Credit Suisse Tries A New CEO After $1.7 Billion Loss
Veteran banker Ulrich Koerner to replace Thomas Gottstein as chief executive officer.
(Bloomberg) -- Credit Suisse Group AG replaced its embattled chief executive officer and said it would embark on a new turnaround plan just nine months after the last one, as the Swiss bank indicated it aims to slash the size of its investment bank in the face of mounting losses.
The firm tapped asset-management head Ulrich Koerner to be CEO starting next week, replacing Thomas Gottstein, who is resigning after a two-year tenure marked by scandal and huge losses. The firm, which posted a larger-than-expected 1.59 billion franc ($1.65 billion) second quarter loss, said the review will include cutting at least another 1 billion francs of costs and evaluating its securitized products trading unit.
Chairman Axel Lehmann is seeking to steer the bank back to profitability -- and stability -- after scandals such as the blow-up of Archegos Capital Management and Greensill Capital eroded investor confidence, weakened key businesses, and prompted an exodus of talent. The Swiss lender has changed its entire executive team and half its board of directors in the past 18 months in an effort to move past the crises.
“Since Mr Gottstein was appointed CEO in Feb 2020, Credit Suisse shares have declined by over 60%, materially underperforming peers.,” Citigroup analysts wrote in a note to investors. “While Mr Gottstein inherited a number of problems, the way in which the firm reacted to these and the subsequent strategy adopted has left the bank in a weaker position with significant franchise erosion across all divisions, and most notably the investment bank.”
The share decline under Gottstein is the worst among major global banks in that period, with the stock still trading near record lows. The cost of insuring the firm’s bonds against default soared to the highest since 2009 earlier this month.
The stock fluctuated between losses and gains in Zurich trading, and was down 0.4% as of 11:34 a.m.
The firm has spent the past three years mired in scandals -- starting with a spying fiasco that led to Gottstein taking the reins from Tidjane Thiam -- that has left it floundering at a time when many rivals have seized on active markets to thrive. Now with inflation fears and the war in Ukraine spurring more turbulence, Credit Suisse losses have totaled almost 4 billion francs in the past three quarters.
The bank is “considering options for fundamentally reshaping” the investment bank, including attracting third-party capital for a securitized products trading business that’s typically profitable but uses about a quarter of the division’s capital. The firm said it wants an investment bank that uses less capital and is more tied to its wealth franchise, indicating possible deeper cuts than it laid out in a new strategy in November.
The investment bank’s revenue fell 55% in the second quarter, driven by a slump in trading while rivals saw gains and $245 million in losses from its leveraged finance business. The firm guided that the pain at the investment bank is far from over, with third-quarter trading marked by continued weakness in client activity and another expected loss in that area. The firm named David Miller and Michael Ebert as co-heads to oversee banking and markets, saying current investment bank chief Christian Meissner will focus on transforming the business.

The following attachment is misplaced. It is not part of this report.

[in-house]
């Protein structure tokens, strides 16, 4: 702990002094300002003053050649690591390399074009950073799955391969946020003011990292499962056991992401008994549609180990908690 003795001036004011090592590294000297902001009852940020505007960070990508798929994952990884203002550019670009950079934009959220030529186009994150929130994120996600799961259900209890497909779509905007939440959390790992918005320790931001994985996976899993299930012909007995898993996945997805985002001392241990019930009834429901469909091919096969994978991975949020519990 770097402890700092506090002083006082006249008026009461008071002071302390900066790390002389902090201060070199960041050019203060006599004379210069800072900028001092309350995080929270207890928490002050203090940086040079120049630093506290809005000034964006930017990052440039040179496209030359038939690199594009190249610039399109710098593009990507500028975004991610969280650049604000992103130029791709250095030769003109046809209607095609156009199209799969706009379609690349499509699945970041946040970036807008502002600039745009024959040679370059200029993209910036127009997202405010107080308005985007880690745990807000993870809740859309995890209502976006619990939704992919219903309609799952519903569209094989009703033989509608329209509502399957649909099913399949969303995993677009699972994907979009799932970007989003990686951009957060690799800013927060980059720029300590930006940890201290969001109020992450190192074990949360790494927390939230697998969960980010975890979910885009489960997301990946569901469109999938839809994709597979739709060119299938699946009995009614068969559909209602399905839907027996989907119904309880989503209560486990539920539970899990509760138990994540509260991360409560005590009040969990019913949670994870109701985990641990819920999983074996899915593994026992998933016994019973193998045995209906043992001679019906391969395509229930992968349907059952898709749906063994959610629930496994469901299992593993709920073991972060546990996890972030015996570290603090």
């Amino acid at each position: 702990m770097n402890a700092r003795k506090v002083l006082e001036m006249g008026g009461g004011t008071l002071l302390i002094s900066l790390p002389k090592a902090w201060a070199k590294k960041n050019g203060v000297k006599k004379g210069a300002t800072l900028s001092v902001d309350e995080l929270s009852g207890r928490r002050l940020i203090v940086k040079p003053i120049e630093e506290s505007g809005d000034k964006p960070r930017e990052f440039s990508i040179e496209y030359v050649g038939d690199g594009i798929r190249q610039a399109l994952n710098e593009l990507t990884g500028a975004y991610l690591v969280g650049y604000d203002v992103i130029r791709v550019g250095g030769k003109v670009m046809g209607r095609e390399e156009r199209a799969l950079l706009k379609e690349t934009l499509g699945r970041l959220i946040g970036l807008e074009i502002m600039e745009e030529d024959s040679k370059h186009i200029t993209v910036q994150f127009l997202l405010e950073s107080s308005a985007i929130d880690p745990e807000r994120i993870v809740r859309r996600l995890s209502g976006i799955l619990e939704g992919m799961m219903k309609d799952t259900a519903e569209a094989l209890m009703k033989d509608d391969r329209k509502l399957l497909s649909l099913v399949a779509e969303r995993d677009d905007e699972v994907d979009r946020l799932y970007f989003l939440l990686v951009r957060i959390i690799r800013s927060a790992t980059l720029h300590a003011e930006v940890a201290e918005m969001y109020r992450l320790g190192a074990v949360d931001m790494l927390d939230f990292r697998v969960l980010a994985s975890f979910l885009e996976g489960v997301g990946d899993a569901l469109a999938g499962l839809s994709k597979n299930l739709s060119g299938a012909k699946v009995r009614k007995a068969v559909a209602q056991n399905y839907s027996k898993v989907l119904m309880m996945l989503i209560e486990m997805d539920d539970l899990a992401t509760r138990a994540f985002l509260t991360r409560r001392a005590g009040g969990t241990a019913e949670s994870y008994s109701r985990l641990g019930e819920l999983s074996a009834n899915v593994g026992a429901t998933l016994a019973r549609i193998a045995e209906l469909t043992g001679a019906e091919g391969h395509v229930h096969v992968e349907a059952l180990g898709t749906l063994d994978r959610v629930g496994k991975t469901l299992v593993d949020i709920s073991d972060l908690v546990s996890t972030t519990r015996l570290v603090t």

The bank aims to cut its overall cost base to 15.5 billion francs in the medium term, well below the target of 16.5 billion to 17 billion francs set out late last year.
Koerner, 59, has spent more than 20 years at the two largest Swiss firms. He spent over a decade at Credit Suisse before moving in 2009 to crosstown rival UBS Group AG, where he worked with Lehmann. Koerner rejoined Zurich-based Credit Suisse last year after losing out in a management reshuffle at UBS in 2019.
He’s now set to go from running the smallest of Credit Suisse’s four main units to trying to regain investor confidence, something Gottstein has struggled to do since a series of scandals. The company’s board held early-stage talks about replacing Gottstein as far back as May, Bloomberg News reported at the time.
“He’s one of the very few executives in the whole industry that can deliver,” Lehmann said of Koerner in a Bloomberg Television interview. “Ulrich has experiences to transform and to build large businesses. He’s ideally positioned.”
Koerner was brought in to Credit Suisse to replace Eric Varvel, ousted from the asset-management chief role over the Greensill scandal. Koerner took over a unit that was reeling from that ordeal, which saw the firm freeze $10 billion of funds that it had marketed to clients as among its safest products. It’s still in the process of trying to recover customer money.
Credit Suisse’s second quarter loss was driven by declines at the investment bank, trading businesses and higher litigation expenses. The bank saw net outflows of 7.7 billion francs as clients traded less and cut risk in response to gyrating equity markets.
Other key figures from the second-quarter report:
- Wealth management adjusted pretax profit of 114 million francs, outflows of 1.8 billion francs
- CET1 ratio 13.5%
- Net revenue 3.645 billion francs
- Swiss Bank pretax profit 402 million francs vs 394.8 million franc estimate
- Asset management pretax profit 30 million francs vs 51 million franc estimate
(Adds Chairman, analyst quotes)
More stories like this are available on bloomberg.com
©2022 Bloomberg L.P.